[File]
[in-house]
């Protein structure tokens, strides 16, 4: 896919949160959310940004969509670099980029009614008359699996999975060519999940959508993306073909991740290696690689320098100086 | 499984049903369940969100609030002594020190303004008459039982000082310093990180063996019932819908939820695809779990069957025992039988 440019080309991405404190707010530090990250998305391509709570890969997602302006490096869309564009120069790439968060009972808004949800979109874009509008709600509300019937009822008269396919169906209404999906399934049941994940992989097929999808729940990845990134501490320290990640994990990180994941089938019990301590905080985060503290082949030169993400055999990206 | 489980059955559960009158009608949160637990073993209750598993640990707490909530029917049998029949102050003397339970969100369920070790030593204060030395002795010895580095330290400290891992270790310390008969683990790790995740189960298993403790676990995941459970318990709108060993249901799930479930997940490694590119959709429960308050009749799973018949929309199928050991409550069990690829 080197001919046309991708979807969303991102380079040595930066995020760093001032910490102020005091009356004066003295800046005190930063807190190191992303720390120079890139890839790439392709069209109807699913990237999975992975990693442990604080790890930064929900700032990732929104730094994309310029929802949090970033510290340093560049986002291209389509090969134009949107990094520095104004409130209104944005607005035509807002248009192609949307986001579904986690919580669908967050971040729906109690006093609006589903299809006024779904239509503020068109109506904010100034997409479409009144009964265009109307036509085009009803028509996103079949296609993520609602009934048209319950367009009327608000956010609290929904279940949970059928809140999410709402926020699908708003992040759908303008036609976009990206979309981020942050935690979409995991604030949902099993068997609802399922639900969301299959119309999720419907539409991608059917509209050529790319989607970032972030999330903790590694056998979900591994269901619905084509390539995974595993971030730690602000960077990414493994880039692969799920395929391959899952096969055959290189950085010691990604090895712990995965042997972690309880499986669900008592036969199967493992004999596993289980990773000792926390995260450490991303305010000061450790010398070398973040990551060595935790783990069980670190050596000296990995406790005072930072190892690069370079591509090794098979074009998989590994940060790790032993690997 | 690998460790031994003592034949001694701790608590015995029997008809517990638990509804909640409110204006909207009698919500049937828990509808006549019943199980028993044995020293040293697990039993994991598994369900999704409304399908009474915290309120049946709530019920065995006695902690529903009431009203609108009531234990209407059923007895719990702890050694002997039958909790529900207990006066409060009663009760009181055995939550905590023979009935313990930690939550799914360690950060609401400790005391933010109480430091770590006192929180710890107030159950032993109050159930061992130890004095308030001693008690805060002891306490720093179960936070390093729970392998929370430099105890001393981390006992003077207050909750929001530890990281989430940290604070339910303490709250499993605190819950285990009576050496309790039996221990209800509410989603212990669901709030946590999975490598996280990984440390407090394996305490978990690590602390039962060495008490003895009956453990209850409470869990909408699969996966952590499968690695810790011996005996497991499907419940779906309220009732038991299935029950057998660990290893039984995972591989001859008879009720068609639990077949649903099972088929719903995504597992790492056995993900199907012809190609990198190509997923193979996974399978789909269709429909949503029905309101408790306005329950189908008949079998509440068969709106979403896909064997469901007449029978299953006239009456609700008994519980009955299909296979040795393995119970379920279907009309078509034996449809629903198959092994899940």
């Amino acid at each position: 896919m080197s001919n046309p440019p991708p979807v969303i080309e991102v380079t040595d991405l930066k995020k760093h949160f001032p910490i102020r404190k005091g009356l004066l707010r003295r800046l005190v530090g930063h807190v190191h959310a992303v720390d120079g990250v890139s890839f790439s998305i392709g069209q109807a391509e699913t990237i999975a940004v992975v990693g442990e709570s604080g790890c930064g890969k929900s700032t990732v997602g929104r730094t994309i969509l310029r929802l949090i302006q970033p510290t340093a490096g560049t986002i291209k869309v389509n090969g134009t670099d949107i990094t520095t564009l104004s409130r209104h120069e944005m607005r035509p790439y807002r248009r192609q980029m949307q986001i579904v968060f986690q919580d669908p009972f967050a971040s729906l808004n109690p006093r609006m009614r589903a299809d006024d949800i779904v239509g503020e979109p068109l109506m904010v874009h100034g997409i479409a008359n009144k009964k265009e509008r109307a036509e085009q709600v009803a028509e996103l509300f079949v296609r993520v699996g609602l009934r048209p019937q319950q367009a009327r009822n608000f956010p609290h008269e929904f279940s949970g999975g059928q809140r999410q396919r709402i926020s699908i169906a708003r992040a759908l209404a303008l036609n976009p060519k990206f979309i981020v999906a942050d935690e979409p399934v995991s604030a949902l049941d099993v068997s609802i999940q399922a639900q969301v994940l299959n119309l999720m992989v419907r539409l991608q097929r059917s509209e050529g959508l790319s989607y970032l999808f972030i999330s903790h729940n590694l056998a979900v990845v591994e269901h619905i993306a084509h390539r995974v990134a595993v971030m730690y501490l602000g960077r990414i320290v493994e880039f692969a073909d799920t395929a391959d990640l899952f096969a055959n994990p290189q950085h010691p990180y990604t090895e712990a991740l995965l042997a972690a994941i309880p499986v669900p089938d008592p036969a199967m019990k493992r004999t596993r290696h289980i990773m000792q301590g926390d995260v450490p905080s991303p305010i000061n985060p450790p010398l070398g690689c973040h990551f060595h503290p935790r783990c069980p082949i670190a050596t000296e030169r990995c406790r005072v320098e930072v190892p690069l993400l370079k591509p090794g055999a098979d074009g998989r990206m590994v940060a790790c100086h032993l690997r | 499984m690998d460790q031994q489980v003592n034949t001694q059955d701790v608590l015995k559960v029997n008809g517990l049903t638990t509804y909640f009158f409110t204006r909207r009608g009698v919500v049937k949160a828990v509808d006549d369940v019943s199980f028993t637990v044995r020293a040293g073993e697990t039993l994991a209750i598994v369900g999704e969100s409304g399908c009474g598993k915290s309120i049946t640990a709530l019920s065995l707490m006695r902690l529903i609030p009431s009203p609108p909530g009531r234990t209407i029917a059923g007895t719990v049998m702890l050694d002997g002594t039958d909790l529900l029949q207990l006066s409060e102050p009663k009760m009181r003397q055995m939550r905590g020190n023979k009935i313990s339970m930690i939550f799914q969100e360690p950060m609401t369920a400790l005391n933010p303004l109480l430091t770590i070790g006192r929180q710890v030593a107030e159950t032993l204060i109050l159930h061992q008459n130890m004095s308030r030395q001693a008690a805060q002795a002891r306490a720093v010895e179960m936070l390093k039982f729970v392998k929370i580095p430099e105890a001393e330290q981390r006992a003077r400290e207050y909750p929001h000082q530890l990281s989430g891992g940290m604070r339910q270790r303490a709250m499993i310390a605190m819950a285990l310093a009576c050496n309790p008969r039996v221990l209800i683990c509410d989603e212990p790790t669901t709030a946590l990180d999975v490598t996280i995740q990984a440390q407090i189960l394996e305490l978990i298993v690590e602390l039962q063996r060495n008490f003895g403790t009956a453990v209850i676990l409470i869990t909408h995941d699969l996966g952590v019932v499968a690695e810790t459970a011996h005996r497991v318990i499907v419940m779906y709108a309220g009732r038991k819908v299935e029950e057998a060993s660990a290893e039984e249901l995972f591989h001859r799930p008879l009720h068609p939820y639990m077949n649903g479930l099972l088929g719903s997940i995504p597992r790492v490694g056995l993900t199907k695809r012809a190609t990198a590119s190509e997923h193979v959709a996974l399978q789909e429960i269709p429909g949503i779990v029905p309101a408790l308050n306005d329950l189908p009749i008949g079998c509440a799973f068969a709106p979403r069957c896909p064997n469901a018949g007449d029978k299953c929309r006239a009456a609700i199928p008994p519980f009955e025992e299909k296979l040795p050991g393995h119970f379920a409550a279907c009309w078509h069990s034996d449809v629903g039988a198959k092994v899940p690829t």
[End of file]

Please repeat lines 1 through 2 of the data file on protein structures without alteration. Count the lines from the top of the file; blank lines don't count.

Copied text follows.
[in-house]
């Protein structure tokens, strides 16, 4: 896919949160959310940004969509670099980029009614008359699996999975060519999940959508993306073909991740290696690689320098100086 | 499984049903369940969100609030002594020190303004008459039982000082310093990180063996019932819908939820695809779990069957025992039988 440019080309991405404190707010530090990250998305391509709570890969997602302006490096869309564009120069790439968060009972808004949800979109874009509008709600509300019937009822008269396919169906209404999906399934049941994940992989097929999808729940990845990134501490320290990640994990990180994941089938019990301590905080985060503290082949030169993400055999990206 | 489980059955559960009158009608949160637990073993209750598993640990707490909530029917049998029949102050003397339970969100369920070790030593204060030395002795010895580095330290400290891992270790310390008969683990790790995740189960298993403790676990995941459970318990709108060993249901799930479930997940490694590119959709429960308050009749799973018949929309199928050991409550069990690829 080197001919046309991708979807969303991102380079040595930066995020760093001032910490102020005091009356004066003295800046005190930063807190190191992303720390120079890139890839790439392709069209109807699913990237999975992975990693442990604080790890930064929900700032990732929104730094994309310029929802949090970033510290340093560049986002291209389509090969134009949107990094520095104004409130209104944005607005035509807002248009192609949307986001579904986690919580669908967050971040729906109690006093609006589903299809006024779904239509503020068109109506904010100034997409479409009144009964265009109307036509085009009803028509996103079949296609993520609602009934048209319950367009009327608000956010609290929904279940949970059928809140999410709402926020699908708003992040759908303008036609976009990206979309981020942050935690979409995991604030949902099993068997609802399922639900969301299959119309999720419907539409991608059917509209050529790319989607970032972030999330903790590694056998979900591994269901619905084509390539995974595993971030730690602000960077990414493994880039692969799920395929391959899952096969055959290189950085010691990604090895712990995965042997972690309880499986669900008592036969199967493992004999596993289980990773000792926390995260450490991303305010000061450790010398070398973040990551060595935790783990069980670190050596000296990995406790005072930072190892690069370079591509090794098979074009998989590994940060790790032993690997 | 690998460790031994003592034949001694701790608590015995029997008809517990638990509804909640409110204006909207009698919500049937828990509808006549019943199980028993044995020293040293697990039993994991598994369900999704409304399908009474915290309120049946709530019920065995006695902690529903009431009203609108009531234990209407059923007895719990702890050694002997039958909790529900207990006066409060009663009760009181055995939550905590023979009935313990930690939550799914360690950060609401400790005391933010109480430091770590006192929180710890107030159950032993109050159930061992130890004095308030001693008690805060002891306490720093179960936070390093729970392998929370430099105890001393981390006992003077207050909750929001530890990281989430940290604070339910303490709250499993605190819950285990009576050496309790039996221990209800509410989603212990669901709030946590999975490598996280990984440390407090394996305490978990690590602390039962060495008490003895009956453990209850409470869990909408699969996966952590499968690695810790011996005996497991499907419940779906309220009732038991299935029950057998660990290893039984995972591989001859008879009720068609639990077949649903099972088929719903995504597992790492056995993900199907012809190609990198190509997923193979996974399978789909269709429909949503029905309101408790306005329950189908008949079998509440068969709106979403896909064997469901007449029978299953006239009456609700008994519980009955299909296979040795393995119970379920279907009309078509034996449809629903198959092994899940």